Zemer and Aron travelled to New York to deliver the bonds to Stein. Stein sold a portion of the bonds, and Zemer, Aron, and Stein divided the proceeds. Fineberg did not receive his share because Zemer held it as payment for a debt Fineberg owed him.
Upon learning that Zemer held his portion of the proceeds, Fineberg contacted Kessler. Fineberg asked Kessler to assist him in retrieving his money. Kessler referred Fineberg to Fiato. As Fineberg's calls were being intercepted, authorities recorded Fineberg asking Fiato to help him get his share of the bond sale proceeds.
Fiato contacted Zemer and the two sought to retrieve the remaining bonds in New York. Fiato and Zemer created false ownership documents but were unable to procure the return of the bonds.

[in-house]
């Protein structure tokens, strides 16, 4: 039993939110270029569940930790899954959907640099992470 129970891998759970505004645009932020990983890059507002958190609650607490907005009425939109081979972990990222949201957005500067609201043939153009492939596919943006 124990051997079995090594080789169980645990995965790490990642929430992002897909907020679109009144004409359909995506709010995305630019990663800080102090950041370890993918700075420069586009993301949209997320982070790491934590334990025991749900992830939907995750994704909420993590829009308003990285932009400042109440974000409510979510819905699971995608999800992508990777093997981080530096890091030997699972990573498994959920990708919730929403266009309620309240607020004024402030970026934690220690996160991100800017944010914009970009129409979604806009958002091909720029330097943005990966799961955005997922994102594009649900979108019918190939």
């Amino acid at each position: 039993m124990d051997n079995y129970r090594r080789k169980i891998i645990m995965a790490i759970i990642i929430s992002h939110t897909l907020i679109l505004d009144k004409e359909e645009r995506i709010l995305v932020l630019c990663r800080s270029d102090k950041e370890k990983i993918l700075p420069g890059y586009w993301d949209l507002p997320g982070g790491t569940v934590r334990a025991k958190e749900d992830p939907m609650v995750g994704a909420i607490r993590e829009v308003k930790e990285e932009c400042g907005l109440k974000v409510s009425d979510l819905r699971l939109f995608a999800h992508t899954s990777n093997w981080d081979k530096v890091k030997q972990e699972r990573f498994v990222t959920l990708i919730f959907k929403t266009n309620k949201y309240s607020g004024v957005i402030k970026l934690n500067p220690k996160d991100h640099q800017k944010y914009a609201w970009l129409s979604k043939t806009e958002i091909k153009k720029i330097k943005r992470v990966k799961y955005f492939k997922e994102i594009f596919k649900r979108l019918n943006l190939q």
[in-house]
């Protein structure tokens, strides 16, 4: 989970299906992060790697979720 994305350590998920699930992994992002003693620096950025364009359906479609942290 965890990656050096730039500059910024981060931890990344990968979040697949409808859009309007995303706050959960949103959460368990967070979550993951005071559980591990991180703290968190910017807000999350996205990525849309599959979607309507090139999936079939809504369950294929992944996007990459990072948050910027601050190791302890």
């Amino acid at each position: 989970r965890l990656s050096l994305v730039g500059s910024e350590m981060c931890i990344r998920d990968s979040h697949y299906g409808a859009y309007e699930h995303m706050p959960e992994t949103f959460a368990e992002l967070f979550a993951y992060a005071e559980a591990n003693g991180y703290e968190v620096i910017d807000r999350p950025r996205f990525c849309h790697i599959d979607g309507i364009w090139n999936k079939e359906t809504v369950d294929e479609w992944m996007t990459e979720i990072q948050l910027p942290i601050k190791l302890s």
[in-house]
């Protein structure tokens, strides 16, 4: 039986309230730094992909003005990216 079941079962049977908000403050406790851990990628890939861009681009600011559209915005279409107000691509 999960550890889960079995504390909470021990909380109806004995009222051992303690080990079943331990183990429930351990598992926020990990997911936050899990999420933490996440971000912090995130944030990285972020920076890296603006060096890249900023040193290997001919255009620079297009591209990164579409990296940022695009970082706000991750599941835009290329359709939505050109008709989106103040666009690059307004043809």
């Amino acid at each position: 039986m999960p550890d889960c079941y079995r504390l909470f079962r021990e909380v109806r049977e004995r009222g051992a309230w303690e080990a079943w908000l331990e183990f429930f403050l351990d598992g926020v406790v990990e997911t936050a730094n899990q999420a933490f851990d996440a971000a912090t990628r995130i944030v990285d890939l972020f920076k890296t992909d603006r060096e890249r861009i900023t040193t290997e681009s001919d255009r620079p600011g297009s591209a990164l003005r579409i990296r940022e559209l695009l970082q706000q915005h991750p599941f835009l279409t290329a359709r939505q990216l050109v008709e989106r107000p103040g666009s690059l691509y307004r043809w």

Fineberg was subsequently arrested and indicted. A jury convicted Fineberg of the conspiracy charge but acquitted him of the three counts of wire fraud. In this timely appeal, Fineberg claims there was insufficient evidence of Fineberg's knowledge that the bearer bonds were stolen.
In reviewing the sufficiency of evidence, this court must view the evidence in the light most favorable to the government. We will not set aside the verdict if we determine that " 'any rational trier of fact could have found the elements of the crime beyond a reasonable doubt.' " United States v. Portac, Inc., 869 F.2d 1288, 1293 (9th Cir. 1989) (quoting Jackson v. Virginia, 443 U.S. 307, 319 (1979) (emphasis in original)).